National Defense Authorization Act
Currently, the National Defense Authorization Act (NDAA) has passed both chambers and is in conference, while both bill sponsors iron out the differences between the two bills. Each bill contains a clause drafted by the American Bar Association (ABA) that will prohibit military branches -- U.S. Army, U.S. Marine Corps, U.S. Air Force, etc -- from using breed-specific policies, the very policies that have been protecting families in military housing for over a decade.
Where did this clause come from? It began in 2011-2012 when Ledy VanKavage, a lobbyist for Best Friends Animal Sanctuary (BFAS), became the chair of the ABA's Animal Law Committee. VanKavage was the "national manager" of the BFAS "pit bull terrier initiative," and at that time also served on the board of AFF. One of VanKavage's primary roles is to draft and lobby for state preemption legislation that prohibits local government from passing breed-specific laws.
Recall that AFF, whose sole mission is, "Securing equal treatment and opportunity for 'pit bull' dogs," also owns the for-profit National Canine Research Council (NCRC) -- both are zealot, single-agenda pit bull groups financed by Jane Berkey. In a 2011 snapshot, they all graced the ABA's website. VanKavage is chair of the ABA committee at that time and spoke at an event about Ontario's "breed-specific legislation." VanKavage's cohort, NCRC, moderated the Toronto event.
Every year, our nonprofit fights these preemption bills. Since January 2012, state legislators have rejected 81% of these bills. Over the last 4.5 years, Jan. 2016 to June 2020, the rejection rate increased to 88%. In 2020, these bills were defeated (again) in Kentucky and Missouri. No one is surprised that VanKavage used her role as the chairperson of the ABA committee to advance this type of legislation nationally; the only relevant body that could be affected is the military.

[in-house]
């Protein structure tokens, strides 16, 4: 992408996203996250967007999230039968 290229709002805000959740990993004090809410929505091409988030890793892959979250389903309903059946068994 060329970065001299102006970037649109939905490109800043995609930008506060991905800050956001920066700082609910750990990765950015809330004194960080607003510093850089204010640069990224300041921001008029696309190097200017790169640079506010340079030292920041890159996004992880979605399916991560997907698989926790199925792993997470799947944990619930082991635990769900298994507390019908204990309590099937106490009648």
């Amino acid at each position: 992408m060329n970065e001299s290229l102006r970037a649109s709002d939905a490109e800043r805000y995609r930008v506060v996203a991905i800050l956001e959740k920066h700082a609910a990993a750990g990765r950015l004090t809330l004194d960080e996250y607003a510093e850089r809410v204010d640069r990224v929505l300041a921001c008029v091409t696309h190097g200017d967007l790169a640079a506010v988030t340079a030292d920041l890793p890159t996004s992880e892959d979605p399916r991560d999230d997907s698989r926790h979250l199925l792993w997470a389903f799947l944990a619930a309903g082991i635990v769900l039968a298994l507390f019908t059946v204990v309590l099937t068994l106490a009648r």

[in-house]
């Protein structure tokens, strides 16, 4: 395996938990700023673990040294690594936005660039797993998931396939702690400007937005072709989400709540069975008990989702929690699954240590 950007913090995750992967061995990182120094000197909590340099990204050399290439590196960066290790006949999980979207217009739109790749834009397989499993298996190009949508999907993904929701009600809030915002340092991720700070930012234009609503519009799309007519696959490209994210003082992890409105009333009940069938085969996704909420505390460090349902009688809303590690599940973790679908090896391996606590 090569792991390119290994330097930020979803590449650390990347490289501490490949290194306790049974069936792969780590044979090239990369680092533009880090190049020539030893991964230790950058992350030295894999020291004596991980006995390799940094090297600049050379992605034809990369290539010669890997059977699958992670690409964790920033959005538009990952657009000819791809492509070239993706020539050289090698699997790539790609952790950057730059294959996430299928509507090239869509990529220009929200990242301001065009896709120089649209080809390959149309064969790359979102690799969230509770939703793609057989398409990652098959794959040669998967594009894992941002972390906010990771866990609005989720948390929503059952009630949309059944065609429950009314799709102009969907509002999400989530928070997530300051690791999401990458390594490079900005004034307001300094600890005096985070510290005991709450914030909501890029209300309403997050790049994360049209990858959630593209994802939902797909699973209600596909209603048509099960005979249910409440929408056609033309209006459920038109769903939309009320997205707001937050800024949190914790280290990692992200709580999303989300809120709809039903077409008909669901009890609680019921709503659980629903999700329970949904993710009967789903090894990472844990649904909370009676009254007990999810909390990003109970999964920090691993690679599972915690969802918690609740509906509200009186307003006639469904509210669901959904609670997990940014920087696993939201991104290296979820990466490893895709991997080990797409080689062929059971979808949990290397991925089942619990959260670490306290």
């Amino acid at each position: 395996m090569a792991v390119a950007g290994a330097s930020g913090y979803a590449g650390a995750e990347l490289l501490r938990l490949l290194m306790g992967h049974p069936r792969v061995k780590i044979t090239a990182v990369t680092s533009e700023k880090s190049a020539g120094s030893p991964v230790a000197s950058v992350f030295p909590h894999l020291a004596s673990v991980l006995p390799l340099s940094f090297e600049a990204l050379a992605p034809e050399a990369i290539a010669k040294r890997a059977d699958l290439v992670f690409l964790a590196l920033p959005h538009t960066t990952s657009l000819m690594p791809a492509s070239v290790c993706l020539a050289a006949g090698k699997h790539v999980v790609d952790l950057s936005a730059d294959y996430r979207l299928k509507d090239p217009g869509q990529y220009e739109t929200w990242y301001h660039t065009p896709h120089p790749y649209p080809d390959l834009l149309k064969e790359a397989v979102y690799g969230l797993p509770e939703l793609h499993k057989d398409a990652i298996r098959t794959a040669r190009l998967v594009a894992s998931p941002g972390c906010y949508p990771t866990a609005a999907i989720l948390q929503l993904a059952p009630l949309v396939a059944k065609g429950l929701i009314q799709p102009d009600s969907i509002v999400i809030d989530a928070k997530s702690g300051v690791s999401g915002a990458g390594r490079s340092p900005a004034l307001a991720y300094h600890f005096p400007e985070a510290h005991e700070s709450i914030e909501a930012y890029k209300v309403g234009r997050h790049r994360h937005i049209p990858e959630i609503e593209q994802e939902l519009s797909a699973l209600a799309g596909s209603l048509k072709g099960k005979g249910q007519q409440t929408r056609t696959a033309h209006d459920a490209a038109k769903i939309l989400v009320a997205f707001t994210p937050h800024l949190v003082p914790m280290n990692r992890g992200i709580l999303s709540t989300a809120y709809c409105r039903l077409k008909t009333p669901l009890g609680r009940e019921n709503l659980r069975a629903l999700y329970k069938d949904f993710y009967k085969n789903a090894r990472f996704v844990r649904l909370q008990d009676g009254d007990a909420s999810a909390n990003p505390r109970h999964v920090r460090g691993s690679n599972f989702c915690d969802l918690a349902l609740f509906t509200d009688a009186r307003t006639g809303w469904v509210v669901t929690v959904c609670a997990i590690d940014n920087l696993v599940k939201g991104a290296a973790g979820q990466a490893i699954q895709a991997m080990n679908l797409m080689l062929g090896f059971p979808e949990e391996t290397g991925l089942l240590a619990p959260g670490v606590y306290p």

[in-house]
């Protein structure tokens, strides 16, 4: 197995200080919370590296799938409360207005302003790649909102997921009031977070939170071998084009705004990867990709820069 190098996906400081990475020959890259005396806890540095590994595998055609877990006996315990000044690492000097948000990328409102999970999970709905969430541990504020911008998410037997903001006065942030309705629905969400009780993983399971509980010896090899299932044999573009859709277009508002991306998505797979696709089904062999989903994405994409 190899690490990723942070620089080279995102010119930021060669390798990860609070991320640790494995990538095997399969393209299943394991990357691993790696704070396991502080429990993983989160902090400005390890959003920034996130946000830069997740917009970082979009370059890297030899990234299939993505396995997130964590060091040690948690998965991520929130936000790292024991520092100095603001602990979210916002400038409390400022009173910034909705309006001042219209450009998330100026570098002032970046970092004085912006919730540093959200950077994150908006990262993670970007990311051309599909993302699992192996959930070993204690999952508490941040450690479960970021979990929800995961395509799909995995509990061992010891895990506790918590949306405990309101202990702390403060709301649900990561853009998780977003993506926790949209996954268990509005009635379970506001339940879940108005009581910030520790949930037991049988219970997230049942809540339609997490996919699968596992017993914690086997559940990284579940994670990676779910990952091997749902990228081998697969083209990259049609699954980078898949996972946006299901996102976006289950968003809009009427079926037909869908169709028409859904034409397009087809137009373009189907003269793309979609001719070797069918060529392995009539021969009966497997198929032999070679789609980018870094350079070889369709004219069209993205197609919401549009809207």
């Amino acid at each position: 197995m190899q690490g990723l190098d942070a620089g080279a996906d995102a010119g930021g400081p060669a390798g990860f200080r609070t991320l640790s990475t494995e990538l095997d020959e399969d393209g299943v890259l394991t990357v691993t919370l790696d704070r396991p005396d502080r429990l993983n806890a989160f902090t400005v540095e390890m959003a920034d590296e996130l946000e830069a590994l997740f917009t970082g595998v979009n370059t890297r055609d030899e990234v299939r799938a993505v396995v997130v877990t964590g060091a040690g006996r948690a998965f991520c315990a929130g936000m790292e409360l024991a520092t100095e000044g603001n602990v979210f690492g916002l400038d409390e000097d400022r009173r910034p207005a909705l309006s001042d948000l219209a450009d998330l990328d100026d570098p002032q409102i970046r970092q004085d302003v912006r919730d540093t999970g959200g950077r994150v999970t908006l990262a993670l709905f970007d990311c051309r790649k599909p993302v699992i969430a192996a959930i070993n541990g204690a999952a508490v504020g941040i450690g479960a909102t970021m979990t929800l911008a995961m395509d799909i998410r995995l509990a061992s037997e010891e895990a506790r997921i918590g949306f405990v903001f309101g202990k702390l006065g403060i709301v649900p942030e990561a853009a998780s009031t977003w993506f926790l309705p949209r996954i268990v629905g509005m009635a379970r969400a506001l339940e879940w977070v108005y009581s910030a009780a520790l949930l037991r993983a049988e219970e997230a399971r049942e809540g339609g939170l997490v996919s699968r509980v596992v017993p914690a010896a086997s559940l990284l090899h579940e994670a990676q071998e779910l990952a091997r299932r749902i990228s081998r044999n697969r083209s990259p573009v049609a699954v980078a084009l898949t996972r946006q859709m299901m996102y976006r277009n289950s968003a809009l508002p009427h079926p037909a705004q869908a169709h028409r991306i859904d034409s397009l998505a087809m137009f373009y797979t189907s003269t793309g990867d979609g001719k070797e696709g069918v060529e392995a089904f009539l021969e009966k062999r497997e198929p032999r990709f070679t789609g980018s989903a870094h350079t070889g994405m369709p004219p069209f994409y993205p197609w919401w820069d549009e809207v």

In 2019, the ABA adopted a resolution to prohibit the Armed Forces from using breed safety policies. The ABA is a voluntary professional membership organization for lawyers. They have no mission to protect human lives, nor are they part of the federal government. They do have a concern for "due process protections" for the owners of dangerous dogs and for those charged in reckless dog owner incidents, but no concern for human beings viciously attacked by dogs.
That 2019 resolution made its way into the National Defense Authorization Act for 2021. Senator Tammy Duckworth (D-IL) takes credit for adding it to the Senate version of the bill. "A Duckworth-authored provision to require the DoD Veterinary Service Activity to standardize policy across DoD installations for dangerous dog regulations that are breed-neutral," states her website. At the ABA's urging, and by using a certifiably false argument, the House committee adopted it too.
Between 2009 and 2012, each major military division—U.S. Army, U.S. Marine Corps and U.S. Air Force—adopted a uniform pet policy. It is a false argument that the Department of Defense (DoD) needs to supersede these military branch unified pet polices, whereby nullifying them and preempting each military branch from protecting personnel in family housing areas. The goal of a breed safety policy is to prevent “first attacks” by dog breeds that have well-identified risks.